Widely used heartburn drugs are associated with increased risk of death, and the longer a person uses the drugs, the greater the risk, new research suggests.

Proton pump inhibitors or PPIs, have been tied to a wide range of side effects including fractures, dementia, heart disease, pneumonia, and kidney disease, the study’s senior author, Dr. Ziyad Al-Aly of Washington University’s School of Medicine in St. Louis, told Reuters Health in a telephone interview.

“We took it a bit further and asked is this class associated with a higher risk of death, and the answer is yes,” he said.

About 50 million people in the US are on PPIs, Al-Aly noted, and there is strong evidence that the drugs are overused. Popular drugs in this class include omeprazole (Prilosec), esomeprazole (Nexium), and lansoprazole (Prevacid).

He and his colleagues looked at data on millions of US military veterans to determine if taking PPIs was associated with an increased risk of dying during about six years of follow-up.

Their analysis included nearly 350,000 new users of PPIs or H2 blockers, another type of acid-suppressing drug. They also compared PPI users and nonusers within a group of nearly 3.3 million people, and PPI versus no PPI and no H2 blockers among about 2.9 million people.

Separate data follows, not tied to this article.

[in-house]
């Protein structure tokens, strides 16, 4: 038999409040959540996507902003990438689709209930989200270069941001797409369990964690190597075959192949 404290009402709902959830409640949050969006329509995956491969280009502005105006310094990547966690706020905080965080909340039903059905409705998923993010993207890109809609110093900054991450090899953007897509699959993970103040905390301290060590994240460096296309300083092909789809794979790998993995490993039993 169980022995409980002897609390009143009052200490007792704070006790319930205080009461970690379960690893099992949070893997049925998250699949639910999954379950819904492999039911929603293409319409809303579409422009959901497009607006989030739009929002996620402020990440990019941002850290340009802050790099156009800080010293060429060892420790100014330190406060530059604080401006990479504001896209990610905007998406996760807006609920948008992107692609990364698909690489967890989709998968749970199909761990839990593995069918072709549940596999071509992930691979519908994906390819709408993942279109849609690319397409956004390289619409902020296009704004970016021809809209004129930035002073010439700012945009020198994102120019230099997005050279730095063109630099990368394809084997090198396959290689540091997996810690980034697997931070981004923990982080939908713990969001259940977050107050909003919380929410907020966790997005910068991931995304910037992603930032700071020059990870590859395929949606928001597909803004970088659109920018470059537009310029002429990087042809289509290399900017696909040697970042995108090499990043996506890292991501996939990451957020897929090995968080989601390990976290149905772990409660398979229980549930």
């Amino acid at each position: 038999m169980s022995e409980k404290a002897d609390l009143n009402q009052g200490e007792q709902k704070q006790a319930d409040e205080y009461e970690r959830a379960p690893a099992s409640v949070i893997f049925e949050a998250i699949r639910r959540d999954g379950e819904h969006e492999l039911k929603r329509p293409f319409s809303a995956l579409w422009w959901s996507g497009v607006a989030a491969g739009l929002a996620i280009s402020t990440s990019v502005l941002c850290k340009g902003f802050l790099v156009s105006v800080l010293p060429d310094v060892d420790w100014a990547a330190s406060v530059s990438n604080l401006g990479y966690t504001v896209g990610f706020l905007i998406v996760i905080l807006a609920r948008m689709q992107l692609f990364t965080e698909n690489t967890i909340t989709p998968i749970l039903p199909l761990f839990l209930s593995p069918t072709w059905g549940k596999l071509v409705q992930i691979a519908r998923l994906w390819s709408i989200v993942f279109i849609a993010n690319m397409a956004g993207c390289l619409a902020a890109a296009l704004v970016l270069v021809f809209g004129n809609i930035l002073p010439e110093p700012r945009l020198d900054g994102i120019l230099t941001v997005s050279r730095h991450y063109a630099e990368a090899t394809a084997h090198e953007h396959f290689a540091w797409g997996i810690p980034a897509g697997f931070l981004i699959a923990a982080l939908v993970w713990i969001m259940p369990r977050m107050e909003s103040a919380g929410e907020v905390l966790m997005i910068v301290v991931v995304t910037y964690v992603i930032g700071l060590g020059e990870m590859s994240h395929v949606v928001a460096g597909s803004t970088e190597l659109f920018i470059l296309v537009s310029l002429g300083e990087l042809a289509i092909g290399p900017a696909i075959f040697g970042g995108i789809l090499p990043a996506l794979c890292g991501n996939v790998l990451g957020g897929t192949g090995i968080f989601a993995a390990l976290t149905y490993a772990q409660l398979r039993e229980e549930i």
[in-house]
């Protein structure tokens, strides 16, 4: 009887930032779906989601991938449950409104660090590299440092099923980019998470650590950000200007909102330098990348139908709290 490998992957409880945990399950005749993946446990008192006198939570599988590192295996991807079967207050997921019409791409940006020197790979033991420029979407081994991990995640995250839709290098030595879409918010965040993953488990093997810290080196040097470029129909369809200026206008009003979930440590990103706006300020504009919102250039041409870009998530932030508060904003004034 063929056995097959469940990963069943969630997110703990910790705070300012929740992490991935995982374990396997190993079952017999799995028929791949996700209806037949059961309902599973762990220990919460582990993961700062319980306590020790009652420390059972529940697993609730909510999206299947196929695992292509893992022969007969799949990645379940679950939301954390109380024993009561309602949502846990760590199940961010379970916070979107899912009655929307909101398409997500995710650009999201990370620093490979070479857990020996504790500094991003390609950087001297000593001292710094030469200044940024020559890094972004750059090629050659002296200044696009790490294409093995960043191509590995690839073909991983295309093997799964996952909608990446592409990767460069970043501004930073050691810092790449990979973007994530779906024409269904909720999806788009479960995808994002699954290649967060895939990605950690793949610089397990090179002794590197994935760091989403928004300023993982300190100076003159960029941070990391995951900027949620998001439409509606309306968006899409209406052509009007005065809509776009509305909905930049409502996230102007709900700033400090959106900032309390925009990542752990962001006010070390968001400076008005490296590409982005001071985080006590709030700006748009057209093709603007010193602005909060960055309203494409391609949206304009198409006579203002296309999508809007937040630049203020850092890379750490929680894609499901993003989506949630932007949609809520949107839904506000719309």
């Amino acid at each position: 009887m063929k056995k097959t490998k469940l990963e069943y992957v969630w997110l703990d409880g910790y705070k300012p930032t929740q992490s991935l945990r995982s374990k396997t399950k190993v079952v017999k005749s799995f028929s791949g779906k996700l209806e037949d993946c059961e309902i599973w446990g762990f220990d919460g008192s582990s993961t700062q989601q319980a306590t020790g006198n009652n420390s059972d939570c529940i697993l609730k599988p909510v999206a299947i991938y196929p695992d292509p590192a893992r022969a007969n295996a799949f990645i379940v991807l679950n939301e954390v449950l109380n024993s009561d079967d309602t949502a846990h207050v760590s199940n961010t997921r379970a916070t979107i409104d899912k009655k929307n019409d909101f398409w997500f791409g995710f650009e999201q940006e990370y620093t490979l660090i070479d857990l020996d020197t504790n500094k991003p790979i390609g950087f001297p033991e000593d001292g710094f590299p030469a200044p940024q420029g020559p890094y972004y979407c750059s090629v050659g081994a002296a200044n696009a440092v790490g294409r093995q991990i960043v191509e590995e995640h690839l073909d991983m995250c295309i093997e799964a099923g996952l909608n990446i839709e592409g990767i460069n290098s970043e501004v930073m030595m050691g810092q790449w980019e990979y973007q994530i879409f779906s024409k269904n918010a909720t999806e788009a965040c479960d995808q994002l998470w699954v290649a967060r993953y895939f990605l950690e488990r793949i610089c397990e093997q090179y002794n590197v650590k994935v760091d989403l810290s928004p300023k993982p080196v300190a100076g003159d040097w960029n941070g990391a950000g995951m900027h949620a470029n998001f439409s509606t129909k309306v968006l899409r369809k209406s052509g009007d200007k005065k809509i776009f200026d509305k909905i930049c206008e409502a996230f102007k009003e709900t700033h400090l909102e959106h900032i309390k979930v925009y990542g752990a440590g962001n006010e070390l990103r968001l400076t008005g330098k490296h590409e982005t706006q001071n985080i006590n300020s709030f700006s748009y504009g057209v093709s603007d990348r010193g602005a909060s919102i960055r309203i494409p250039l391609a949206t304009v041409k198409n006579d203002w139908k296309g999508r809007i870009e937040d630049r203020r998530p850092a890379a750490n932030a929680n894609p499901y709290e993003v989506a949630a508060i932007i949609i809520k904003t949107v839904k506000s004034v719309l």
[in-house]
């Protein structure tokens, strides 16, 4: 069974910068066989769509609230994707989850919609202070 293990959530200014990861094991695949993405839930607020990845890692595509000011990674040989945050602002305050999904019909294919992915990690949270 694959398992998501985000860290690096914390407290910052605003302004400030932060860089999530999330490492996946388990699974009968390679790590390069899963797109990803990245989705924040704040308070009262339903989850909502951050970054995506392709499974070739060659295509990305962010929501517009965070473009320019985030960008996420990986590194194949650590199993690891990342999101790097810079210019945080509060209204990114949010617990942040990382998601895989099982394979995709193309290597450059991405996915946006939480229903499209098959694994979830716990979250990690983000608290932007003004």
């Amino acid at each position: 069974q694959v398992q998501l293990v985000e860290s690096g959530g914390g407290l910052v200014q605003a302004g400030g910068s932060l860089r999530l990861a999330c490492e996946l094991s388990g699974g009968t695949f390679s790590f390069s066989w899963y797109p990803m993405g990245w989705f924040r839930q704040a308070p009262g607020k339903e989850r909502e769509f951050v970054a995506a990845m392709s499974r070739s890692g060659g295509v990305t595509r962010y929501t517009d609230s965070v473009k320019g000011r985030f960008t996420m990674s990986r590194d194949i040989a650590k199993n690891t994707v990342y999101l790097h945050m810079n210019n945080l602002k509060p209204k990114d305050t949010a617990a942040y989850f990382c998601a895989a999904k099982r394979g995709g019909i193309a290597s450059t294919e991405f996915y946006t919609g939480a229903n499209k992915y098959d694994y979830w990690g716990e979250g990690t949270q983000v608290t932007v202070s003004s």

New users of PPIs were 25% more likely to die during follow-up than people who started taking H2 blockers, Al-Aly and his colleagues report in BMJ Open.

For new PPI users, death risk rose in tandem with the amount of time the person took the medication. Risk was also increased in people who were on PPIs without an appropriate medical reason.

The most likely explanation for the increased mortality risk is the side effects associated with PPIs, Al-Aly said. In terms of the mechanisms that could be involved, he added, laboratory experiments have shown that lysosomes — tiny organs within cells that act like garbage disposals to get rid of waste — don’t function well in people taking PPIs. Other research has shown that PPIs may shorten the protective chromosome ends known as telomeres, in effect speeding up cell aging.